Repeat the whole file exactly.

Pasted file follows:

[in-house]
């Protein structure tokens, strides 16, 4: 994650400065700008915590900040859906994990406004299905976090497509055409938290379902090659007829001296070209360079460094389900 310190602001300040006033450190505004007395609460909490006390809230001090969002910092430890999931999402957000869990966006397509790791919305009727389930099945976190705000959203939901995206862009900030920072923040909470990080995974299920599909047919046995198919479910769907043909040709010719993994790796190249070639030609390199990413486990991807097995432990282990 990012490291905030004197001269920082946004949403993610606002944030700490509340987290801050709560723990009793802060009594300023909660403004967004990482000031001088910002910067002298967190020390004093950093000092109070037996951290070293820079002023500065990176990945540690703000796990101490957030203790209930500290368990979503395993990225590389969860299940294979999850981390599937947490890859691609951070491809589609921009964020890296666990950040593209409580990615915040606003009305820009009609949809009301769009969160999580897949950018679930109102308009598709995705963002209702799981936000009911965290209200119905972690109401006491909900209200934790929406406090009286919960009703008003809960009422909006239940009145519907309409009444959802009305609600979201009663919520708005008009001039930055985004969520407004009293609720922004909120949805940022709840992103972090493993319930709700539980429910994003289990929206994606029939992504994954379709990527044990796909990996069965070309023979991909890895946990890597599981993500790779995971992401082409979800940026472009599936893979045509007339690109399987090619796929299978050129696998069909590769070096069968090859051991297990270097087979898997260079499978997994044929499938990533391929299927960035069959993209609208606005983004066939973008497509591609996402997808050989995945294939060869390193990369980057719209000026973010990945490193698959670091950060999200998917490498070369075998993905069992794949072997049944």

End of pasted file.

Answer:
[in-house]
């Protein structure tokens, strides 16, 4: 994650400065700008915590900040859906994990406004299905976090497509055409938290379902090659007829001296070209360079460094389900 310190602001300040006033450190505004007395609460909490006390809230001090969002910092430890999931999402957000869990966006397509790791919305009727389930099945976190705000959203939901995206862009900030920072923040909470990080995974299920599909047919046995198919479910769907043909040709010719993994790796190249070639030609390199990413486990991807097995432990282990 990012490291905030004197001269920082946004949403993610606002944030700490509340987290801050709560723990009793802060009594300023909660403004967004990482000031001088910002910067002298967190020390004093950093000092109070037996951290070293820079002023500065990176990945540690703000796990101490957030203790209930500290368990979503395993990225590389969860299940294979999850981390599937947490890859691609951070491809589609921009964020890296666990950040593209409580990615915040606003009305820009009609949809009301769009969160999580897949950018679930109102308009598709995705963002209702799981936000009911965290209200119905972690109401006491909900209200934790929406406090009286919960009703008003809960009422909006239940009145519907309409009444959802009305609600979201009663919520708005008009001039930055985004969520407004009293609720922004909120949805940022709840992103972090493993319930709700539980429910994003289990929206994606029939992504994954379709990527044990796909990996069965070309023979991909890895946990890597599981993500790779995971992401082409979800940026472009599936893979045509007339690109399987090619796929299978050129696998069909590769070096069968090859051991297990270097087979898997260079499978997994044929499938990533391929299927960035069959993209609208606005983004066939973008497509591609996402997808050989995945294939060869390193990369980057719209000026973010990945490193698959670091950060999200998917490498070369075998993905069992794949072997049944």